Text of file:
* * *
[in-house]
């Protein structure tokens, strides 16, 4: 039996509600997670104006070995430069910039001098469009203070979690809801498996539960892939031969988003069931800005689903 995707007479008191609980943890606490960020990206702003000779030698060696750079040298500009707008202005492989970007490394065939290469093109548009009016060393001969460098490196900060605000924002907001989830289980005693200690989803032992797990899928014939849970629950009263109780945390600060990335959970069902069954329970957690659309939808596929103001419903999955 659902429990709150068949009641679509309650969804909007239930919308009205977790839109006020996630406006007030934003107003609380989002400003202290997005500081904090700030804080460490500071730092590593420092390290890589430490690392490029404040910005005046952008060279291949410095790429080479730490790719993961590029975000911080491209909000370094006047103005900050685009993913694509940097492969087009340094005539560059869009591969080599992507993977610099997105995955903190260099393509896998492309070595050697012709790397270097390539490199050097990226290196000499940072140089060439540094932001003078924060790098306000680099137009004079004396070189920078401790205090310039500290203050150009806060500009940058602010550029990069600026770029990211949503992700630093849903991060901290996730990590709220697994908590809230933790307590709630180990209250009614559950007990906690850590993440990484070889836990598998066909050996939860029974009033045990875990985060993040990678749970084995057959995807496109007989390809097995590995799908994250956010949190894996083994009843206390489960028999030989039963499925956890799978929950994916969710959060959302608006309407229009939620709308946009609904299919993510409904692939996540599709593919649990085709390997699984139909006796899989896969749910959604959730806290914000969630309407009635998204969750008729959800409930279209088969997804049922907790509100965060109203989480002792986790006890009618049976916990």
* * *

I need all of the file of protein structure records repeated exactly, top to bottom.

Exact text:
[in-house]
């Protein structure tokens, strides 16, 4: 039996509600997670104006070995430069910039001098469009203070979690809801498996539960892939031969988003069931800005689903 995707007479008191609980943890606490960020990206702003000779030698060696750079040298500009707008202005492989970007490394065939290469093109548009009016060393001969460098490196900060605000924002907001989830289980005693200690989803032992797990899928014939849970629950009263109780945390600060990335959970069902069954329970957690659309939808596929103001419903999955 659902429990709150068949009641679509309650969804909007239930919308009205977790839109006020996630406006007030934003107003609380989002400003202290997005500081904090700030804080460490500071730092590593420092390290890589430490690392490029404040910005005046952008060279291949410095790429080479730490790719993961590029975000911080491209909000370094006047103005900050685009993913694509940097492969087009340094005539560059869009591969080599992507993977610099997105995955903190260099393509896998492309070595050697012709790397270097390539490199050097990226290196000499940072140089060439540094932001003078924060790098306000680099137009004079004396070189920078401790205090310039500290203050150009806060500009940058602010550029990069600026770029990211949503992700630093849903991060901290996730990590709220697994908590809230933790307590709630180990209250009614559950007990906690850590993440990484070889836990598998066909050996939860029974009033045990875990985060993040990678749970084995057959995807496109007989390809097995590995799908994250956010949190894996083994009843206390489960028999030989039963499925956890799978929950994916969710959060959302608006309407229009939620709308946009609904299919993510409904692939996540599709593919649990085709390997699984139909006796899989896969749910959604959730806290914000969630309407009635998204969750008729959800409930279209088969997804049922907790509100965060109203989480002792986790006890009618049976916990």